Do flowers play the starring role in your garden, while the greenery gets relegated to backstage?The greenery, or foliage if you like, are the mainstay of gardens and garden design because they’re there all year when the flowers fade. Think of the delicate fronds of ferns or the fountain like effects of many types of ornamental grasses. The leaves of these plants don’t just serve as a lovely background for flowers, because they have their own attraction. There are some really beautiful foliaged plants that could be used as a dominant feature alongside your flowers. Remember, foliage will carry your garden through all seasons, long after the flowers have faded away. If doesn’t hurt the pocket to update your garden in this series, because we’re not doing the crazy make-over.

There should be plenty of ideas to get you thinking about updating the foliage in your garden.

Plant of the Week:

Agastache Plants, Varieties and Species
Would you like a mass of flowers to lift your garden after all relentless days of heat? How about Agastache? Sounds terrible, but it should be as familiar as say Salvia or Geranium because it’s so useful in the garden. Each one has a scent of it’s own and is attractive to bees and butterflies.Most species of Agastache grow upright from 50cm to 2 metres tall. Plants known as Korean Mint and Licorice Mint are actually members of the Agastache family, so you might know them already.
They all grow easily in a sunny or part shaded position with an occasional watering but can tough it out in dry conditions.
Being in the mint family, the leaf tips of quite a few can be used in teas, and Sweet Hyssop flowers can be eaten as well.
Agastache are a must buy for the dry garden, a clump forming perennial growing from rhizomes. Agastache will grow to 1m +
If you grow herbs, a lot of different herbs, you probably already grow Hyssop which is one of the common names of Agastache.
Perhaps you have a herb garden and hadn’t considered this particular herb because you’ve never seen it in your local nursery. It’s a must have for the herb garden, and you can order it from many plant catalogues in Victoria and NSW.
In the Lamiaceae of mint family, most Agastache have serrated oval scented leaves.
Some you can use to make herbal teas.
Purple Candle Agastache flowers from late spring and mainly in summer with masses of bottlebrush like flowers that are attractive to bees butterflies beneficial insects and perhaps even birds.
The best thing about this perennial is that it adds colour to the summer garden which quite often has started to wind down in the colour stakes.
 A drought tolerant perennial plant that have great flowers, agastache are originally from the United States as well as some species from China, most garden species are from the US. Great plants for attracting bees, butterflies, beneficial insects and even birds, all love the tall flower spikes of Agastache.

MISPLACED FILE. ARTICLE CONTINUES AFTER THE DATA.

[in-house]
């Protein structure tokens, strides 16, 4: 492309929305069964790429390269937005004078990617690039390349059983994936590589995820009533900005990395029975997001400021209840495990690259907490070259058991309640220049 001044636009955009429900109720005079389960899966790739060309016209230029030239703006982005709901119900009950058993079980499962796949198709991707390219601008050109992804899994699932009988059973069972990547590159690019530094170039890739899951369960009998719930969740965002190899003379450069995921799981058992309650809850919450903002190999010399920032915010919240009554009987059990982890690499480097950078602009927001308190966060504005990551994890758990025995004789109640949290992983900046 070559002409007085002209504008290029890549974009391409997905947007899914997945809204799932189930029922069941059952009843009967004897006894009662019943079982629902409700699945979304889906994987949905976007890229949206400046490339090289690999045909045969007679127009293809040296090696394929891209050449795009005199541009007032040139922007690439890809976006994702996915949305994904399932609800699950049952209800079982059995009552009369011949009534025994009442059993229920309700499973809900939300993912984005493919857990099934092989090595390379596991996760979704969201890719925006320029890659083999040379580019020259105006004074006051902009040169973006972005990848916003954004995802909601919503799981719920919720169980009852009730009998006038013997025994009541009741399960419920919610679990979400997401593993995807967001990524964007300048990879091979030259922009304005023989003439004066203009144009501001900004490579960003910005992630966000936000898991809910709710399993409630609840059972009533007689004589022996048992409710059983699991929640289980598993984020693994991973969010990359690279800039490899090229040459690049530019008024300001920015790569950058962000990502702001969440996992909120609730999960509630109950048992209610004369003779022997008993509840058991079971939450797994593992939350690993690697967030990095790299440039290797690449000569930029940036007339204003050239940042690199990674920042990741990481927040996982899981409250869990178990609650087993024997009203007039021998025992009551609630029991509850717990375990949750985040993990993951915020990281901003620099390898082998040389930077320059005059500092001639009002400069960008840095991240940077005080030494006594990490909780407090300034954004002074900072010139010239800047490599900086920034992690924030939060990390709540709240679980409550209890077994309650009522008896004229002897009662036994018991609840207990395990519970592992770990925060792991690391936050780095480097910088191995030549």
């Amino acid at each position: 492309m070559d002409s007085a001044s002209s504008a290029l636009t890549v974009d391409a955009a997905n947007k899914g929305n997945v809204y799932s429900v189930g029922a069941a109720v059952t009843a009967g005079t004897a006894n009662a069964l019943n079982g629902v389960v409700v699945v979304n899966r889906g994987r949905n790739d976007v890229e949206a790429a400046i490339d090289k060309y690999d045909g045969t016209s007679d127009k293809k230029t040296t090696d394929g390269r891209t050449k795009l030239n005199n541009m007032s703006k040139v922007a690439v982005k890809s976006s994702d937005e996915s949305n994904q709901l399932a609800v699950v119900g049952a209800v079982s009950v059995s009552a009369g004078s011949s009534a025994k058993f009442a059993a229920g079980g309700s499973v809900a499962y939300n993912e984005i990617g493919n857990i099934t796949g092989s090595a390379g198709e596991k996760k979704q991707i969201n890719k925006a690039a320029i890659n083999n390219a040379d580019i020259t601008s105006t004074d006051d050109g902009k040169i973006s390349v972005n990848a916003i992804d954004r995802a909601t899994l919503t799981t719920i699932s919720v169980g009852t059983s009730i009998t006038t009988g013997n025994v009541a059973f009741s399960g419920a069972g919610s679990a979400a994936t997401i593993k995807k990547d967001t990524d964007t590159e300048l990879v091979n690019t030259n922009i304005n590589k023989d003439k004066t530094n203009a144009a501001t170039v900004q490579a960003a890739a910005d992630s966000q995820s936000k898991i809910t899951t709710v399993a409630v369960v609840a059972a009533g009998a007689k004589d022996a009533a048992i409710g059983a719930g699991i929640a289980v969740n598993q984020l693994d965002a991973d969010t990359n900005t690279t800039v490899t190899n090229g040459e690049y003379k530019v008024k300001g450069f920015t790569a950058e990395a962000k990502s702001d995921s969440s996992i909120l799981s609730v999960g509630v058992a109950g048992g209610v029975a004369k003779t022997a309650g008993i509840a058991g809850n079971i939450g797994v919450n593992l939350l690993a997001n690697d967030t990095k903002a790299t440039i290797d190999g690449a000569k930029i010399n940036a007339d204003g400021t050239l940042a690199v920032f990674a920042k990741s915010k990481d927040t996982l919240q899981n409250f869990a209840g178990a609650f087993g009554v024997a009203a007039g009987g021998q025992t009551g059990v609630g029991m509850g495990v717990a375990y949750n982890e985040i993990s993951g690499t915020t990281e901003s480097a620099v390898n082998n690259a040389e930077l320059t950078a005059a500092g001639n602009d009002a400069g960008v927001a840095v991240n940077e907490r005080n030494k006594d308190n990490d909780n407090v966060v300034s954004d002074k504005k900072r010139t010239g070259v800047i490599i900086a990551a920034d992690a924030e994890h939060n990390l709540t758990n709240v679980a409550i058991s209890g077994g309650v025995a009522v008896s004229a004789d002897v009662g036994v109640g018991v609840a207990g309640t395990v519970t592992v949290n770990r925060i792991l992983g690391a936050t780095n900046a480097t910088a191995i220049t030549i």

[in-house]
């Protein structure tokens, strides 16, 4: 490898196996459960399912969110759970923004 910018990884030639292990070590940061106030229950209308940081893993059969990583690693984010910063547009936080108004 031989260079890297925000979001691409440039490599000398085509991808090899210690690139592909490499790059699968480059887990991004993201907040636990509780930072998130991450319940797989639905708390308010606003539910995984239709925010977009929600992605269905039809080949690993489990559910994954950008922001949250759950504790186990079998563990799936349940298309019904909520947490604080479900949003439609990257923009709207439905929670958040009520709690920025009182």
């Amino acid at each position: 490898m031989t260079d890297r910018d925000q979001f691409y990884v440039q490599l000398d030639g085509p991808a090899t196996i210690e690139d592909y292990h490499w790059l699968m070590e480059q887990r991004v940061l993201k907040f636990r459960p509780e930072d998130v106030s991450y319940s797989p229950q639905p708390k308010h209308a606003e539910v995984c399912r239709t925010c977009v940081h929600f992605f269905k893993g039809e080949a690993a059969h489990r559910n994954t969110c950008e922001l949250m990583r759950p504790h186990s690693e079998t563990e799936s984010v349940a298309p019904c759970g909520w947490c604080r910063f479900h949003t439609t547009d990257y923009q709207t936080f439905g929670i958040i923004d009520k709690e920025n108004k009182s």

Species and cultivars including A mexicana or Mexican Giant Hysop can be cut back after flowering to encourage a second flush of flowers.
Some of the best species and cultivars include : Agastache rugosa (Korean Mint), Agastache Foeniculum (Anise Hyssop) or Licorice Mint and Agastache aurantiacus or 'Apricot Humming Bird Mint'.
Flowering from mid summer through to autumn Agastache mexicana is attractive to birds and bees and is an easy to care for plant. A humus rich moist but well drained soil is best, however Agastache mexicana comes into its own during dry spells when it will happily keep going with very little water.
Lots of new cultivars are becoming available including
 Agastache “Orange”A fabulous summer flowering Agastache with masses of apricot/orange flowers with highly fragrant silver foliage with sweet mint smell.
'Coming early 2012' A fabulous summer flowering Agastache with masses of apricot/orange flowers with highly fragrant silver foliage with sweet mint smell.
Agastache ‘Salmon Pink’:-Flowering prolifically in late spring, summer and autumn.
Both of these flower in late spring, summer and autumn. Grow 1m high x 1m wide
These Agastache quickly develops into a full bush. Ideal for sunny borders, clustered in perennial borders or combination patio containers. Is frost and drought resistant, tolerates hot dry or wet summers. Attract bees and other beneficial insects to your garden with this plant.
**Agastache ‘Sweet Lili’A lovely new Agastache with masses of rose/pink flowers over the warmer months with a lovely sweet mint smell. SIZE:-1m high x 50cm wide
Has upright spikes of tubular, 2 lipped flowers.
The scented leaves may be used to make herbal tea. Flowers in late spring, summer and autumn.
Looks beautiful in a mixed perennial planting with Salvia 'African Sky' and Gaura 'So White' as they all flower at the same time, have similar growth habits and enjoy similar growing conditions.
All of these types of Agastache  just need you to  remove spent flowers, fertilise when planting and you can cut back in early spring.
The also like a full sun position and well drained soil
 Agastache ‘Blue Fortune’ Blue Fortune is a summer flowering perennial and a proven performer in gardens. It is easy to grow and drought tolerant after establishment. FLOWERING:-Masses of blue flower spires appear in Summer; Agastache' blue fortune' which will reach over 1m.x 50cm